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The four things you need to know to write a better marketing email

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Tis the season for... email? In the lead up to Christmas, your customers are going to be receiving more and more marketing emails. There’s a good reason for this. Email marketing is one of the most effective ways of driving sales with every dollar you spend generating $38 in profit.

And that’s before the holidays. From the sales of Black Friday & Cyber Monday to free shipping in time for Christmas, email real estate is expensive property towards the end of the year.

So how do you make sure your customers are opening your emails and then making a purchase? You just need these four tips.

Make sure your emails are personal and relevant

This seems an obvious one, but for many companies sending a personal email simply includes the customer’s name in the subject line.

While this is a good start, sending personal and relevant emails goes far beyond that and their effectiveness is clear. According to a study by Direct Marketing Association, segmented and targeted emails were responsible for 58% of revenue, but what does this mean for you?

Consider this example. A customer has been buying from you for three years. In those three years, they have bought only red wine. Would you send them an email announcing a sale on white wine? While there is a small chance they might decide to try something new at a lower price point, it is far more likely they will delete your email without doing anything. And that's if they even open it. This isn’t necessarily an issue – a customer of three years will forgive you for one email that isn’t right for them, but will they forgive months of this? Beyond that, if sending them the email is unlikely to do anything, what’s the point in spending the time and effort creating it?

Instead, you should use the information you have about your customers to create emails that resonate with them. Bigger is not better. In fact, having smaller (and more targeted) lists should be your approach here and this doesn’t need to be complicated. Using the example above, why not create three versions of the email? One that announces a sale on white, one on red and one on both? You can then look at a customer’s previous purchases to determine which email is most likely to be effective.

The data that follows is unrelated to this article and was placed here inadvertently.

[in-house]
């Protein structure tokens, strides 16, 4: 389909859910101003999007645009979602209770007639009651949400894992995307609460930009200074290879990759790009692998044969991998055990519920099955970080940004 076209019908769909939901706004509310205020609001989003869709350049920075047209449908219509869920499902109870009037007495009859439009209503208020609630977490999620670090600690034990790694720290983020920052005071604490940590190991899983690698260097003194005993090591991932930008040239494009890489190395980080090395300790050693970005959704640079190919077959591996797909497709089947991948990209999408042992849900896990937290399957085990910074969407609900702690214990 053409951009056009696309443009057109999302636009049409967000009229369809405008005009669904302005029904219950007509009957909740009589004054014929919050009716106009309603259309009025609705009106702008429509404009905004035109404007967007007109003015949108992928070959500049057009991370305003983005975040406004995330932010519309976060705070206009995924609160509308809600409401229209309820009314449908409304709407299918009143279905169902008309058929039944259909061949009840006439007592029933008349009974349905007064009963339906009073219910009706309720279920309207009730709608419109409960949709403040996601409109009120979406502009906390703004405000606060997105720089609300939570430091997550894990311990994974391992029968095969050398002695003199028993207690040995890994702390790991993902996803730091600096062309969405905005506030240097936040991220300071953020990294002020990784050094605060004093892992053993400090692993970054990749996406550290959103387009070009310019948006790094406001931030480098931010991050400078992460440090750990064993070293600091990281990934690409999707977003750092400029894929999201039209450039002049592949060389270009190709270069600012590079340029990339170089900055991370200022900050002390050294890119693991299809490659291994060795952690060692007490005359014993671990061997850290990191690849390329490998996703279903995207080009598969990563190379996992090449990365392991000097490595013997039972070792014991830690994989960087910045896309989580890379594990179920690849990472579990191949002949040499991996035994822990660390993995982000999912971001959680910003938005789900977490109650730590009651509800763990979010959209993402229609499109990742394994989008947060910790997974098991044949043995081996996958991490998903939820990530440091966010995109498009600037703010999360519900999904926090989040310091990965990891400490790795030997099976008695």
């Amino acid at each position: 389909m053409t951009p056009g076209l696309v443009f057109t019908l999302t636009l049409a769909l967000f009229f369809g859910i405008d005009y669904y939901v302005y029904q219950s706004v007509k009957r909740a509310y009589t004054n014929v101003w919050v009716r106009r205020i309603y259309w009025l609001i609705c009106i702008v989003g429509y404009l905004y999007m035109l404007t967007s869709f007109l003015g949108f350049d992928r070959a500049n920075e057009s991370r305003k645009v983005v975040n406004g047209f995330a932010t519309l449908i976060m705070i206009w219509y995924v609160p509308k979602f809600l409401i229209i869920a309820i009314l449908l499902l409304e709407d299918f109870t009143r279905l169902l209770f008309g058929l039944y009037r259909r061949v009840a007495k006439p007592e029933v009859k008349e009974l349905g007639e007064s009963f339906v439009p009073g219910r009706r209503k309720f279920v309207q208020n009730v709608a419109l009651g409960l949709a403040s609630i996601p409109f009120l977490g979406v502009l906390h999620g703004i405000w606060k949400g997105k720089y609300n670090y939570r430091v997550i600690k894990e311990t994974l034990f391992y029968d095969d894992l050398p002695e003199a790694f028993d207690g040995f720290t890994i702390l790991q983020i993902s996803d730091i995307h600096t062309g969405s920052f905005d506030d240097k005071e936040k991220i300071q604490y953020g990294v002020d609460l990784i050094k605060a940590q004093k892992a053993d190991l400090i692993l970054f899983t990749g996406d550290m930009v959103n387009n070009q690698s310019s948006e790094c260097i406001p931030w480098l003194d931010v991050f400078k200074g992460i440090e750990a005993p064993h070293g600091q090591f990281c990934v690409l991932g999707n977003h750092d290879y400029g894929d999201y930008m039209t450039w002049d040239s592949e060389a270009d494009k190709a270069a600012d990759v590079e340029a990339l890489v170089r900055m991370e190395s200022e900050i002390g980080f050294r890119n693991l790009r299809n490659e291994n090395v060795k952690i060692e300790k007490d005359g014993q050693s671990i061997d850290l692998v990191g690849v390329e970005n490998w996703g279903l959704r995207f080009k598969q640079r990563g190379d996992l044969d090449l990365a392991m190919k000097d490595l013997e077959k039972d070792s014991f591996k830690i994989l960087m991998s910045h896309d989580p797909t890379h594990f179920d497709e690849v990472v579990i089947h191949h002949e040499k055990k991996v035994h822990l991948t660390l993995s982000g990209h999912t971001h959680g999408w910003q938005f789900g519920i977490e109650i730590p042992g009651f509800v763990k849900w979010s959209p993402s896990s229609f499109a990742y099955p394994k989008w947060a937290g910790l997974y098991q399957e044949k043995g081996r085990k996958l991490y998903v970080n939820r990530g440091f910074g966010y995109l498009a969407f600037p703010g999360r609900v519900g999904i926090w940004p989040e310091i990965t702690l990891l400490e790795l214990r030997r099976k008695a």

Give your readers something to do

Make your emails actionable. This is twofold. Use verbs such as buy, enjoy, experience (particularly in your subject lines) to indicate to your customers what they can do in your email and use the second person. Draw them in with this and then give them somewhere else to go.

This may vary depending on what you’re trying to achieve but for our wine sale example, you will likely need to direct them to your website. Use Call to Actions or CTAs ie those well-placed buttons that make it very clear where you need to click.

Don’t leave anything up to chance. Make sure the buttons are obvious and the text in them is actionable. Shop Now or Buy Now are easy examples that your customers will immediately understand.

Ideally, your emails should only have one CTA to ensure your readers don’t get confused but don’t be afraid to include other text links. These can be to the same location on your website or somewhere different, depending on what works with your copy.

Pro tip: Make sure you link the images you use too as you know where a customer might try and click.

Keep it short (and mobile friendly)

With over 55% of emails now being opened on a mobile device, it is even more important to keep your content short and skimmable. Most email platforms will have a series of templates that are designed with this in mind, so just use one of those and update the colours to match your brand.

Ideally, your reader should be able to understand what you are emailing them about in a single glance. Make sure to highlight the most relevant points and take a top down approach ie the most important information should be at the top and the finer details lower down. You can also use sites like Canva to create strong images that grab attention, but do test these on your mobile to make sure they’re still easy to read.

Show your personality

When writing the copy for your email, think about who you are as a company and don’t be afraid to show your personality. Very few people who have signed up for your newsletter will be expecting to read corporate speech from a winemaker after all. Having a casual and welcoming tone will suit you better.

If you’re not quite sure how to do this, our best advice is to simply write as you would speak. Then, once you’re done, read that aloud. Chances are, there will be sections that you’ll stumble over or words that you will add that aren’t on the page. Use these to guide your edits and if you have the time, ask a coworker or friend to read over the final draft. They might see something you don’t.

And that’s it! Happy emailing!

Think you’ve got the tools you need to write a better marketing email? It doesn’t stop there. Download our free Christmas Marketing Guide to get a week by week guide to all the emails and other tasks you should be doing to maximise your holiday sales now.